SOBEIT - same here, and honestly think that the second one decides or has to be independent, one makes sure damn hard to get one's shit together.
Pixie, I don't blame you for veering off the nursing path, I quit after a year of nursing in the Traumatology ER, after I took care of a quadruplegic my age that dived in shallow waters. My heart was broken for all patients.Teaching is also a "helping" profession, less concrete pain. Maybe you can explore that...teaching, coaching, psy of free time, adult edu, edu of elderly, all these humanities fields are exciting. Nursing has helped, though, in becoming a pretty tough teacher, in being able to do a lot of emergency counselling and crisis management, since I have had a lot of that in my professional life.
| || |
| || || |
| || |I knew from the moment I was born I wanted to be a music artist. not a musician, mind you, but an artist. which I was, until I realized that (a) if you want to make money as an artist, you have to treat it like a job, and (b) even if you treat it like a job, the average person chooses the music they listen to on the same fickle basis that they choose between a cheeseburger or BBQ chicken - mood. there is simply no rational basis upon which to distinguish a "good" artist from a "bad" artist, at least not as among laypeople, which means there is no visibility as to likelihood of success.
then I tried everything I could to see what might stick - cook, factory rat, bum, computer programmer, until I decided to take a law school entrance exam on a whim and a bet. I asked around, and everyone told me that there is no way to study for the entrance exam, even the best prep courses promise a less than 4% improvement of your score. so I took the test without studying, and hit it out of the park. after I finished school and became licensed, my parents and many of my friends were very keen to congratulate me for "finally getting my shit together". I just laughed, and told them the truth - I became a lawyer because it is pretty easy to tell the "good" ones from the "bad", it is hard and backbreaking work for most and easy for me, and it pays well. in other words, I chose my career solely on the basis of what offered me the best opportunity to not have my shit together professionally.
as I slide less than gracefully into middle age, there is nothing that saddens me more than people who think they have their shit together. they are almost always complacent and boring, and always seem much older to me than they really are.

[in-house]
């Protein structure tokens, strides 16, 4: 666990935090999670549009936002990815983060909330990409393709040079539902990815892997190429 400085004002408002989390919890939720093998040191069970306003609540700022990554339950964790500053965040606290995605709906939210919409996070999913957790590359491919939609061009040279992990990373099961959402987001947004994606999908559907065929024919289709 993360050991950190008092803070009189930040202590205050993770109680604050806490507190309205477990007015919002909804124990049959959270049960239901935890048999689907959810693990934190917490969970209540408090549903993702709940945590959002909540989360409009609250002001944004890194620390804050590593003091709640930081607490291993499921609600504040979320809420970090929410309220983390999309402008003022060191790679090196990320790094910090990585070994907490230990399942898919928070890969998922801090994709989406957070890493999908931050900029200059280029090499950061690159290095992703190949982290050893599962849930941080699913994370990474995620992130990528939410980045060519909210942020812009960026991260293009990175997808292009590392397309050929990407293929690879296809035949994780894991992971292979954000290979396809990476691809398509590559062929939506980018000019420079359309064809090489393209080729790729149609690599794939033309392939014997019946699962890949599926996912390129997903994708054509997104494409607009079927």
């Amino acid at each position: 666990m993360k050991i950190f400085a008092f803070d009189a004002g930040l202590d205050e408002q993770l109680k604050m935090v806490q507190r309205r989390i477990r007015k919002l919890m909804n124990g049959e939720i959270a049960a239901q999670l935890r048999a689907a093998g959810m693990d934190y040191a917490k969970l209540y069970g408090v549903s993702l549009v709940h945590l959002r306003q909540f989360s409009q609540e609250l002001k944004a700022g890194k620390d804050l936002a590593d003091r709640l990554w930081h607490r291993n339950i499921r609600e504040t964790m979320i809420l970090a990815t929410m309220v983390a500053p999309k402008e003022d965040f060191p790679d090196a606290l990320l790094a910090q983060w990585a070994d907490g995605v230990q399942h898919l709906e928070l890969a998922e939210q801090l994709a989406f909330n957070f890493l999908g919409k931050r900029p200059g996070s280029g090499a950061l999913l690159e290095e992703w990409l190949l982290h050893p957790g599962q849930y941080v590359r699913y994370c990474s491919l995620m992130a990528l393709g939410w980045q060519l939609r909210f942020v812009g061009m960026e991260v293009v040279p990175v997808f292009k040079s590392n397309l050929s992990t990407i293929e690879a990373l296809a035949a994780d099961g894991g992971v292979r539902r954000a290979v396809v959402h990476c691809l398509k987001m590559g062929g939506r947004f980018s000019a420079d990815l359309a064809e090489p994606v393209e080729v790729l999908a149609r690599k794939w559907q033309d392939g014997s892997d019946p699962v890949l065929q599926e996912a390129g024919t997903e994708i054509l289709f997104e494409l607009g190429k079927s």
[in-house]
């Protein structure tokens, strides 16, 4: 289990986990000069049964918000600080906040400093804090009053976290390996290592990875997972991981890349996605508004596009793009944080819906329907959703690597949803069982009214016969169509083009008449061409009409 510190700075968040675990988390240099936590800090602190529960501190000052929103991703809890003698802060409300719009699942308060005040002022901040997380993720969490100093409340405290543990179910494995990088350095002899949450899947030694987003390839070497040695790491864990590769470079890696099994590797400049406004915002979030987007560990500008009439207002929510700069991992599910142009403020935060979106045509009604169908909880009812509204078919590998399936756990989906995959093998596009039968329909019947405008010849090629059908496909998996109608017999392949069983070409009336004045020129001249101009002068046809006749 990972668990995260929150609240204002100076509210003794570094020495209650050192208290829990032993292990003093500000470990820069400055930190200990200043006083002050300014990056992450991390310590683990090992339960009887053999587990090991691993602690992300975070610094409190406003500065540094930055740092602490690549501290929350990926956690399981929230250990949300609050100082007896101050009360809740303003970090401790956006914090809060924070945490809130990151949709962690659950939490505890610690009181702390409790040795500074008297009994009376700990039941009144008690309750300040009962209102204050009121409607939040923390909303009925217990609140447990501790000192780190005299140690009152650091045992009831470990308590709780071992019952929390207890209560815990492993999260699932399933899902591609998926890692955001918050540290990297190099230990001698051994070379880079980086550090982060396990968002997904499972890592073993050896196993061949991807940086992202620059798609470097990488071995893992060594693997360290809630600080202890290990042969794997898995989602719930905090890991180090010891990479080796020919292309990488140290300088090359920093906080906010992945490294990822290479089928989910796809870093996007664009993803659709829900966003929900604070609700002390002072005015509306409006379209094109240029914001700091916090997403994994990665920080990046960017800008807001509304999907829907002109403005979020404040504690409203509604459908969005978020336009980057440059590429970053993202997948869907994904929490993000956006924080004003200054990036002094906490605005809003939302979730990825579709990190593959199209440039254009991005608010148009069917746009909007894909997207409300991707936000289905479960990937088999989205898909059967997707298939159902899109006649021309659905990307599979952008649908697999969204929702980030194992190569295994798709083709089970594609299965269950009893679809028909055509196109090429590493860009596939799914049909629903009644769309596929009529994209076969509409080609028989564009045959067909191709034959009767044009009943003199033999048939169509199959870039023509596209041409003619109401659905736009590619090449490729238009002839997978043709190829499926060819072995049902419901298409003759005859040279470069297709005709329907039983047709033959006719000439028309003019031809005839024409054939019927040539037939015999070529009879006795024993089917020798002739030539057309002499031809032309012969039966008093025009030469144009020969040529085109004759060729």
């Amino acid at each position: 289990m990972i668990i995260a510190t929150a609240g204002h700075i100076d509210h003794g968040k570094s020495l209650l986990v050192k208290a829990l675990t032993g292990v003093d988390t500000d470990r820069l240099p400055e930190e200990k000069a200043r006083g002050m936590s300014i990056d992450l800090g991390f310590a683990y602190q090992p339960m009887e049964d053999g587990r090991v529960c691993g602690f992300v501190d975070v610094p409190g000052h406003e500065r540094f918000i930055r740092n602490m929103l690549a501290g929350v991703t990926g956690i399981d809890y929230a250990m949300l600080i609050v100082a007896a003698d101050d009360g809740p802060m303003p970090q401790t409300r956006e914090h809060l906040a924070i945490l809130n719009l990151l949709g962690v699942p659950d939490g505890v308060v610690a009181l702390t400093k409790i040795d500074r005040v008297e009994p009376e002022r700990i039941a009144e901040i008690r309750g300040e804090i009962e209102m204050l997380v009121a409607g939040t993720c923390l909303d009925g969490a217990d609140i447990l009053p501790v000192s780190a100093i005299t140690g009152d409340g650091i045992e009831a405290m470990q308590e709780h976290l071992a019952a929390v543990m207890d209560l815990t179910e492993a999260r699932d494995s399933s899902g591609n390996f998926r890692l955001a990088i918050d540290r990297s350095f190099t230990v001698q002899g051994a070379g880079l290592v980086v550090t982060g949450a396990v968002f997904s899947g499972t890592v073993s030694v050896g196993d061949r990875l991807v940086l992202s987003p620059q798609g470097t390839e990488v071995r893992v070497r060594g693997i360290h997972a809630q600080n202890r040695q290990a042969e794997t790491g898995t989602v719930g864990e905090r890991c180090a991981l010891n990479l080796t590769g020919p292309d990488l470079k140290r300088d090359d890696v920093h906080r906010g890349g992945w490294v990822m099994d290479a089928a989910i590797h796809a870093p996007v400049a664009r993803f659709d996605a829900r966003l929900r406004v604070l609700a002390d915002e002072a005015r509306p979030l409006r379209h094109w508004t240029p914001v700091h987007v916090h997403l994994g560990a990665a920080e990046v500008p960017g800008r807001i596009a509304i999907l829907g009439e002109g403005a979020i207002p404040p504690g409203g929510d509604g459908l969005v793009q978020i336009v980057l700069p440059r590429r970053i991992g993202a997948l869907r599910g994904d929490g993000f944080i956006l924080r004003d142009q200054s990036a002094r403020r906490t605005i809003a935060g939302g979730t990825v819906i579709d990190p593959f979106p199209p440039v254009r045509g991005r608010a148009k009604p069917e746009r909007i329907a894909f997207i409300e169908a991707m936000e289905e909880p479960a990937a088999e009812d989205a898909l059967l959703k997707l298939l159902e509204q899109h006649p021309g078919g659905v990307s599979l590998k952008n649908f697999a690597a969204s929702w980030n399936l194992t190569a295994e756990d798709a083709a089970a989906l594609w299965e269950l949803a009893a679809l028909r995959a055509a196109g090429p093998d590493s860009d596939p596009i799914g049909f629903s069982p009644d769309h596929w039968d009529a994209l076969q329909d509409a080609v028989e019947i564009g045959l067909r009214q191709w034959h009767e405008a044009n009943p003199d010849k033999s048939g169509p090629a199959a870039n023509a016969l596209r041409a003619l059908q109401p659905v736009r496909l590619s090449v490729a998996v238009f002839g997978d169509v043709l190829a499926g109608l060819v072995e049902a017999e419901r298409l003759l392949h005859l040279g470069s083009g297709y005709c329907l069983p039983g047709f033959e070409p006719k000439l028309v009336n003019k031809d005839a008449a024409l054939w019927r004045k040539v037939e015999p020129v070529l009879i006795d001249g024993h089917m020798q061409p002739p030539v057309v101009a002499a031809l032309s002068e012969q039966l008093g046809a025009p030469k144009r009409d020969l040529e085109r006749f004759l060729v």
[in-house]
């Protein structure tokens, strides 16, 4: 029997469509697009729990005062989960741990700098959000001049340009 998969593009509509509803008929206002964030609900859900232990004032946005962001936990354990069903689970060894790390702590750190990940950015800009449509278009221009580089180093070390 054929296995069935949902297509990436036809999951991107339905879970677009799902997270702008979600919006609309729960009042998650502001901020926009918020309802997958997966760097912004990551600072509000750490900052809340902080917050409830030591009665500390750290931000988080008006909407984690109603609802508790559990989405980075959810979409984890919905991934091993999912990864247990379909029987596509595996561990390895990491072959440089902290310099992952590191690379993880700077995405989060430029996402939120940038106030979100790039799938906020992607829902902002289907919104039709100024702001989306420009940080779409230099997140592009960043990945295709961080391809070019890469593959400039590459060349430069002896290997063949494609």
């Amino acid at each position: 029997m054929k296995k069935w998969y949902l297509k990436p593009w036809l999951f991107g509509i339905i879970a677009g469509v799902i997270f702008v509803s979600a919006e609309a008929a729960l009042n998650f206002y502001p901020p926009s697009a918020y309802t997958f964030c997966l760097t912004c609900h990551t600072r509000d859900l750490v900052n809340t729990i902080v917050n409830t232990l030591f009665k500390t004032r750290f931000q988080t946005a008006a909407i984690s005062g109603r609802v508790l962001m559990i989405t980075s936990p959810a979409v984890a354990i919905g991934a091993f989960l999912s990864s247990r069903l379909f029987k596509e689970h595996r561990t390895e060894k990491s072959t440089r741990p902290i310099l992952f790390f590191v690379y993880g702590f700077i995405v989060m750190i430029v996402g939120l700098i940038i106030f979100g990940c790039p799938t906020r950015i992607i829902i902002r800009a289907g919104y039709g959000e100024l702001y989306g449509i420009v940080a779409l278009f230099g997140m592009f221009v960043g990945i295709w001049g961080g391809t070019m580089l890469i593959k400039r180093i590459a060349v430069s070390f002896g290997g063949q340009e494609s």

P.S. the cruel irony in this sordid story is that my father was right the whole time - find whatever you are meant to be good at, try to do it well, and everything else will follow.
| || || |
This is an excellent personal story...I feel I have done similar path, with arts and music always being very easy and intuitive for me, so I realized I cannot kill the magic with turning it into my career and put breadwinning stress on it. I think it has helped me conserve the passion and ability to perform and learn, progress, and reap the benefits creativity offers for personal development and happiness, most of all.
Falling ungracefully into middle age? Hahahah, it is great. And fo sho, people who never doubt, who are so sure of themselves and got all figured out, are not always very genuine, but almost always very boring. It is amazing to be human, and sometimes, it takes time to figure out what is good and what is not. Confusion often precedes something new and big. I like that fluidity, continuity of ups and downs, from childhood, to later.
Who says how things should be apart from ourselves? It is good, though, to invest in trying to know oneself, not listen to what one should do (societal ideas about success, status, parents having expectations, etc.).
When one becomes a parent, it gets more simple. Lots of guidance lies in realizing that one is a role model. So I have the opportunity to teach my kid how to make decisions so she is happy with her life and herself one day. And since talking does very little, I gotta show her by living my words...